Much to my amazement, a post I did on Christianity and conservatives on May 10th has generated as much buzz and reaction as anything I have ever written. I have been quite surprised by this, as it was a post I wrote as much for myself, my family and a few old friends as it was to generate a wider debate. The issues I raised go over well-covered ground by many other writers and preachers: that Jesus identified far more with the poor than the rich, that he treasured the beloved community far more than rugged individualism, that he would be appalled by the Social Darwinist, selfishness-is-a-virtue brand of conservative politics currently in vogue in the modern conservative movement.
But it did get people going. There have been at least a half dozen posts written in response; I have gotten hundreds of email and Facebook responses, many by people I don't know; I have been asked by bloggingheads.tv to do a debate with a conservative minister tomorrow- Bill Shuler- and as of this post, there are more than 2,300 comments on the post at Huffington Post, which blows by my old record for post responses by close to 2,000. Apparently, this post really touched a nerve.
The responses I enjoyed the most were the foul mouthed, sometimes even threatening, nasty grams from all those "true Christians" who look forward to seeing me in Hell. That's always fun. But I was also touched by the large number of warm, thoughtful responses who wanted me to know that they agreed with me and were glad someone was saying what I said. I got the sense that there are a lot of people who are tired of conservatives loudly quoting the Bible and claiming to speak for all Christians when they really don't know much about the religion they claim to speak for. I also did have some Christians write me who misinterpreted my post, and thought that I was saying that all Christians are conservative-they wanted to assure me that was definitely not true, as they were both a committed Christian and a strong progressive. Since I have a lot of family members and dear friends who are both of those things, I did not think that, but was glad to get the additional reassurance.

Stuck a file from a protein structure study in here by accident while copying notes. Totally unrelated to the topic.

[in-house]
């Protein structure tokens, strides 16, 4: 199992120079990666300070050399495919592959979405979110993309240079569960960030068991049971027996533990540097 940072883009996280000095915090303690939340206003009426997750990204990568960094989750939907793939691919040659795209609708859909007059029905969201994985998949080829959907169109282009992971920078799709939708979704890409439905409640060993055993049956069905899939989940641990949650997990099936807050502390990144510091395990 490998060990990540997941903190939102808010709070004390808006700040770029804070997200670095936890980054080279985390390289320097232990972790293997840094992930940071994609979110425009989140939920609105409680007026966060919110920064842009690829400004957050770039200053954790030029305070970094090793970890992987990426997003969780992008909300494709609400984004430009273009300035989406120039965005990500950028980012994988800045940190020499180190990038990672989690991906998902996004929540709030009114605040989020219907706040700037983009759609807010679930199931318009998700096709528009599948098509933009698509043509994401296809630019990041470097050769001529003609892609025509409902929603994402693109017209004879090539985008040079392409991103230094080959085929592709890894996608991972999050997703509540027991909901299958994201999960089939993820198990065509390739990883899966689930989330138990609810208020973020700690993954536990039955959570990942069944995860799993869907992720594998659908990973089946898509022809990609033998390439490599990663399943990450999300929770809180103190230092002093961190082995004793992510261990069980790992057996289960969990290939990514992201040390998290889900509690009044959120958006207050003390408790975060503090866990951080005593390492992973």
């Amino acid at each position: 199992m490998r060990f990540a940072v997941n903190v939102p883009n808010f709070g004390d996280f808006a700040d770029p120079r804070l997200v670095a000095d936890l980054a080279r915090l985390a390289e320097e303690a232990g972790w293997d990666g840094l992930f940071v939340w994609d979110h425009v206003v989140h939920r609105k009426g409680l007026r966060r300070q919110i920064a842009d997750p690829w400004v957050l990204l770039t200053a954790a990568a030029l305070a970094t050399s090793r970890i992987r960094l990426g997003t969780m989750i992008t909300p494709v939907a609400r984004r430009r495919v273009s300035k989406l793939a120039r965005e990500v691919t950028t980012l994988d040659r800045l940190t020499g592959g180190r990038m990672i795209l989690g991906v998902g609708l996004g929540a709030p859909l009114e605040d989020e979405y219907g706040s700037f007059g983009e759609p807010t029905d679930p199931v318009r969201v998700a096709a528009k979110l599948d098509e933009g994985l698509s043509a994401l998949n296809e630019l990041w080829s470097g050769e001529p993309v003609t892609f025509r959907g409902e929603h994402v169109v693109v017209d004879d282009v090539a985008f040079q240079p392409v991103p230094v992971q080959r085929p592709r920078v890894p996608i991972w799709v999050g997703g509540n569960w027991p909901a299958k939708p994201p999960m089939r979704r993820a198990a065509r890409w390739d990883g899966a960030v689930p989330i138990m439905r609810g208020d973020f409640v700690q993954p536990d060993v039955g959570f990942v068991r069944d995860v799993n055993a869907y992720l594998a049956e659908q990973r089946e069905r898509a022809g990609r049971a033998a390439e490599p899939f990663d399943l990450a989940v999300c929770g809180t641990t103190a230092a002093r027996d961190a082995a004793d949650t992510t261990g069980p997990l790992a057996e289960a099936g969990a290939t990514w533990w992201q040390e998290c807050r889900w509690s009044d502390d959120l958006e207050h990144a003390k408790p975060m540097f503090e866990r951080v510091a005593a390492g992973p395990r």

The funniest response someone sent me was from a man who, among other things, asked if I was anti-Jewish, because some people when they move to the left go against Jews and Israel. I hadn't heard that one before, but its always refreshing to get some completely new (and utterly off the wall) question or response.
One of the most interesting blog posts published in response was by a conservative writer named Jameson Graber. He contended that I had made two mistakes. The first, he said, was that I viewed economics as a "zero-sum game". The second thing he talked about as a mistake was creating a false dichotomy between rich and poor, because "prosperity comes from all of us".
I respond to these, and talk more about this, in the extended entry.
|The zero-sum argument is an interesting one. I actually don't disagree with Graber that in market economies, entrepreneurs have the potential to generate new wealth out of relatively few resources except for good ideas and hard work. It is a wonderful thing when entrepreneurs manufacture products that consumers need and/or want, or when new technologies get created that provide value. I think both progressives and conservatives welcome that kind of innovation and added value to society as a result.
My argument, though, was not that market economics was a zero-sum game: my argument is that governments have to make choices about who they side with and who they don't. Graber quotes Exodus saying that a judge should not be partial to a poor man in a lawsuit, and paints a picture of an idealized free market where everyone has an equal ability to make their own way, to make something out of nothing. But markets get distorted by monopolies, oligopolies, fraud, sweetheart deals, and political influence. Markets develop bubbles and collapse. Consumers get sold bad products and tainted food that kills or maims them. Workers get abused and exploited. Innovative small businesspeople get intentionally squeezed out of markets by big businesses that don't want the competition.